Another thing that is very common in the Southern Gothic genre is the dark humor and irony that is presented in almost all narratives from this time period. Irony is one of the key elements that make a Southern Gothic literature what is it. In the story A Good Man is Hard to Find the grandmother plays a huge role and why the story is ironic. The grandmother wanted to been seen as a good lady and that is written very clearly in this ironic sentence, “In case of an accident, anyone seeing her dead on the highway would know at once that she was a lady” (O’Connor 138). The quote is foreshadowing the fact that the grandmother made a mistake and ultimately her decision led her to be killed on the side road wearing her good clothes. The most ironic part about the whole story is that fact that the grandmother wanted to go to a different state to avoid running into the misfit and in the end her mistake about where the house was. The grandmothers mistake about the location of the house led the family to get in a serious car accident and in the end lead to their death at the hands of the misfit. Another sense of irony is the fact that she preaches about being good and finding a good man, but in the end, she ends up being just as bad as the misfit. The element of irony is also prevalent in the story Good Country People, especially when it comes to the bible salesman, Mr. Manley Pointer. Mrs. Hopewell calls Mr. Manley Pointer a good country person when in reality Mr. Pointer is a con man and intends to seduce and rob Hulga. Hopewell believes that he is a good person because he sells bibles, but in reality, the good of selling bibles is a cover up for all the bad of being a con man. In the story the audience can see the irony of his being a good man and that is stated in this quote, “He took one of these out and opened the cover of it. It was hollow and contained a pocket flask of whiskey, a pack of cards, and a small blue box with printing on it” (O’Connor 17). In the end, the bibles were just a cover up for his whiskey, cards, pack of condoms and the good person persona that he had been putting on for everyone. These are clear examples of the element of irony in the Southern Gothic genre of literature.

Although there are many elements that are seen in the Southern Gothic genre, it is obvious that one of the biggest elements seen is the evil and darkness that lurks over the entirety of the stories. The majority of the stories just have an unsettling feeling that sticks throughout the whole thing and most of the time the ending keeps the reader wondering. In the story A Rose for Emily, there is a sense of darkness for the beginning when it is found out Emily is a shut in and hasn’t come out of her home in years. Then the reader finds out that she had a boyfriend that no one had seen for years, and most of the towns people thought he had just left and went back to the north. In this quote from the article A Romance to Kill for: Homicidal Complicity in Faulkner’s ‘A Rose for Emily, the author writes, “During their visit, she bought arsenic and a suit, nightshirt, and toilet set for her lover. Killing him and keeping his body in her bed was, she imagined, a way of placating her family and its broad social extension – which objected to continuing fornication- without relinquishing him and her relationship with him” (Dilworth 255). There was a bad feeling from the beginning when Emily buys the arsenic and then her boyfriend disappears and in the ending the suspicion is confirmed that she not only killed her boyfriend but that she had been sleeping in the same bed with him since she killed him. Also, in the story A Good Man is Hard to Find, the grandmother plays a huge role in trying to cover up all the evil, but in the end, it gets her killed. In the article Flannery O’Connor’s Misfit and the Mystery of Evil, the author states, “The label “good” she tries to pin one the Misfit is, of course, a shallow-minded social concept that reduces the virtue of goodness to distinctions of class, breeding, and manners” (Desmond 150). The author is trying to say that the grandmother is try to pin this label on the misfit even though the label is very biased. Throughout the whole story the grandmother is saying that people can only be good based on their class, their manners and where they come from, and then in the end the she tries the say that the Misfit is good to save her own life. From the beginning of the story, it is obvious that the way the grandmother views people might have very bad consequences in the end, and it gives a gloomy feel to the entire story. The way the authors foreshadow some of the things that are going to happen in the end of story, ultimately leave a darkness and sense of evil over the whole story.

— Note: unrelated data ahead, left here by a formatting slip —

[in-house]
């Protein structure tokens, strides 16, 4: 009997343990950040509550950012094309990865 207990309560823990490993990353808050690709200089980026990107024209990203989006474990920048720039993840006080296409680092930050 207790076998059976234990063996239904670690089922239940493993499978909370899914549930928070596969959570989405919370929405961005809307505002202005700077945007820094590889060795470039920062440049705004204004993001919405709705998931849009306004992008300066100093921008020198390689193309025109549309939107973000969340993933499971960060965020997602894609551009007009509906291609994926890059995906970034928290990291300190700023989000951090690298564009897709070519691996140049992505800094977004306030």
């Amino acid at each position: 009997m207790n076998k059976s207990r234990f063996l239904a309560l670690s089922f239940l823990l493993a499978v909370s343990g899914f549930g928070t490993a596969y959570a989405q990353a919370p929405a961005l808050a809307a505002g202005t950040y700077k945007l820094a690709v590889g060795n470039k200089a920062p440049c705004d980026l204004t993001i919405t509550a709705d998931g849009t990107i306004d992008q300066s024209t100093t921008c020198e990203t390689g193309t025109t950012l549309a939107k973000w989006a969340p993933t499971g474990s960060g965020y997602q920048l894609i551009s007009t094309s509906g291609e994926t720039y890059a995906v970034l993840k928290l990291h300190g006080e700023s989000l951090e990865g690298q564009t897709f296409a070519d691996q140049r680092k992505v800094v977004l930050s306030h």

In conclusion, the stories A Rose for Emily, A Good Man is Hard to Find, and Good Country People have a lot of elements that make them part of the Southern Gothic genre of literature. All of these stories have the southern setting, dark humor and irony as well as having a sense of evil and darkness over them. These defining characteristics are what makes these stories part of the Southern Gothic genre.

Works Cited

  • Bjerre, Thomas Ærvold. ‘Southern Gothic Literature.’ Oxford Research Encyclopedia of Literature. June 28, 2017. Oxford University Press,. Date of access 26 Nov. 2018,
  • Blotner, Joseph, et al. “William Faulkner.” MWP: Mildred D. Taylor (1943- ), 2015,
  • Desmond, John. “Flannery O’Connor’s Misfit and the Mystery of Evil.” Religion and Philosophy Collection, 2004,
  • Dilworth, Thomas. “A Romance to Kill for: Homicidal Complicity in Faulkner’s ‘A Rose for Emily.’” Literary Reference Center, 1999,
  • Faulkner, William. A Rose for Emily. The Forum, 1930.
  • Gleeson-White, Sarah. “A Peculiarly Southern Form of Ugliness:Eudora Welty, Carson McCullers,and Flannery O’Connor.” Advanced Placement Source , 2003,
  • O’Connor, Flannery. A Good Man Is Hard to Find. Harcourt, Brace and Company, 1955.
  • O’Connor, Flannery. Good Country People. Harcourt, Brace and Company, 1955.

Cite this page

Stories of Southern Gothic literature. (2021, Sep 14). Retrieved from